# Definite Integral

#### bincybn

##### Member
Dear All,

$$\displaystyle \int_{0}^{1}x*\left(\left(-ln(x)\right)^{k}\right)*\left(1-x\right)^{(N-1)}dx$$, where k is an odd no. N >=2.

regards,
Bincy

#### Sudharaka

##### Well-known member
MHB Math Helper
Dear All,

$$\displaystyle \int_{0}^{1}x*\left(\left(-ln(x)\right)^{k}\right)*\left(1-x\right)^{(N-1)}dx$$, where k is an odd no. N >=2.

regards,
Bincy

Hi bincybn,

Your integral cannot be expressed in terms of elementary functions. However using Maxima I found that the answer is,

$\displaystyle \int_{0}^{1}x((-ln(x))^{k}\left(1-x\right)^{(N-1)}dx=(-1)^k\left( \left. \frac{{d}^{k}}{d\,{x}^{k}}\,\beta\left(N,x\right) \right|_{x=2}\right)~~~~\mbox{for }k\in\mathbb{Z^+}$

$$\beta$$ is the Beta function.

#### dwsmith

##### Well-known member
Hi bincybn,

Your integral cannot be expressed in terms of elementary functions. However using Maxima I found that the answer is,

$\displaystyle \int_{0}^{1}x((-ln(x))^{k}\left(1-x\right)^{(N-1)}dx=(-1)^k\left( \left. \frac{{d}^{k}}{d\,{x}^{k}}\,\beta\left(N,x\right) \right|_{x=2}\right)~~~~\mbox{for }k\in\mathbb{Z^+}$

$$\beta$$ is the Beta function.
Since the integral is set up like the beta function, maybe he was supposed to obtain the solution by induction.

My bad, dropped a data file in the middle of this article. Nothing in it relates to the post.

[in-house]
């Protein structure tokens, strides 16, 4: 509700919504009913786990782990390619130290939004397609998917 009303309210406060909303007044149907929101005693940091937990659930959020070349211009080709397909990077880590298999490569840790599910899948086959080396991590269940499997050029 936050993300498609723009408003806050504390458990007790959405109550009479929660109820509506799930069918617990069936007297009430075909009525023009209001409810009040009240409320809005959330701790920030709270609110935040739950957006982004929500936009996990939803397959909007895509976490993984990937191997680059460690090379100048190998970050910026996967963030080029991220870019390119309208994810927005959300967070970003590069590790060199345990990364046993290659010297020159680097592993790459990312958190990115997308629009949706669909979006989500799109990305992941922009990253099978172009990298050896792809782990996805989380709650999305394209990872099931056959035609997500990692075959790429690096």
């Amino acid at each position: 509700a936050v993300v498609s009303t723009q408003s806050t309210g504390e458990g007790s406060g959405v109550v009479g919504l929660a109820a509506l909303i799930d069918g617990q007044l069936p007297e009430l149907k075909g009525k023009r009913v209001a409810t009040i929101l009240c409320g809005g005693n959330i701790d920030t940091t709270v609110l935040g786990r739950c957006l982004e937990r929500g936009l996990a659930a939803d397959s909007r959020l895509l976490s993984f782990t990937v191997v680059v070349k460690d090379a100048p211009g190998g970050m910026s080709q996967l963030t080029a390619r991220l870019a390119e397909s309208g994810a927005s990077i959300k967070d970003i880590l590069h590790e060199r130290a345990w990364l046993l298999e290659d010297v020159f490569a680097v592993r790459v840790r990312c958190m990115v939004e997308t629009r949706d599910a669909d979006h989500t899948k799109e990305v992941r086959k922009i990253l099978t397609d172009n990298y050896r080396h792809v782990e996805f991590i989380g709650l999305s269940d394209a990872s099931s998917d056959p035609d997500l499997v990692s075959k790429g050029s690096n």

#### Sudharaka

##### Well-known member
MHB Math Helper
Since the integral is set up like the beta function, maybe he was supposed to obtain the solution by induction.
Hi dwsmith,

Yes, maybe. But without knowing the answer it is impossible to use the induction method. Isn't?

#### Amer

##### Active member
Gamma function $$\Gamma (z) = \int_{0}^{\infty} e^{-t} t^{z-1} dt$$

$$\int_{0}^{1} x((- \ln x )^k) (1-x)^{n-1} dx$$

Let $$u = - \ln x \Rightarrow x = e^{-u} \Rightarrow dx = - e^{-u} du$$

$$x = 0 \rightarrow u = \infty , x = 1 \rightarrow u = 0$$

$$\int_{\infty}^{0} e^{-u} (u^k )(1-e^{-u})^n(-e^{-u}) du$$

$$\int_{0}^{\infty} e^{-2u} (u^k )(1-e^{-u})^n du$$

Note that
$$(1-e^{-u})^n = \sum_{i=0}^{n} \dbinom{n}{i} (-1)^i (e^{-u})^i$$

and $$\int_{0}^{\infty} e^{-at} t^{z-1} dt = \frac{\Gamma (z)}{a}$$

$$\int_{0}^{\infty} e^{-2u} (u^k )(1-e^{-u})^n du = \sum_{i=0}^{n} (-1)^i \int_{0}^{\infty} (u^k)(e^{-u(2+i)}) du$$

$$\sum_{i=0}^{n} (-1)^i \int_{0}^{\infty} (u^k)(e^{-u(2+i)}) du = \sum_{i=0}^{\infty}\frac{(-1)^i\Gamma (k+1)}{2+i}$$

I solved it for n instead of n-1

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#### bincybn

##### Member
Thanks everyone.

To Amer: Thanks for ur method. But some mistakes are here and there like.
$$\int_{0}^{\infty} e^{-at} t^{z-1} dt = \frac{\Gamma (z)}{a}$$
which is in fact $$\int_{0}^{\infty} e^{-at} t^{z-1} dt = \frac{\Gamma (z)}{a^z}$$

regards,
Bincy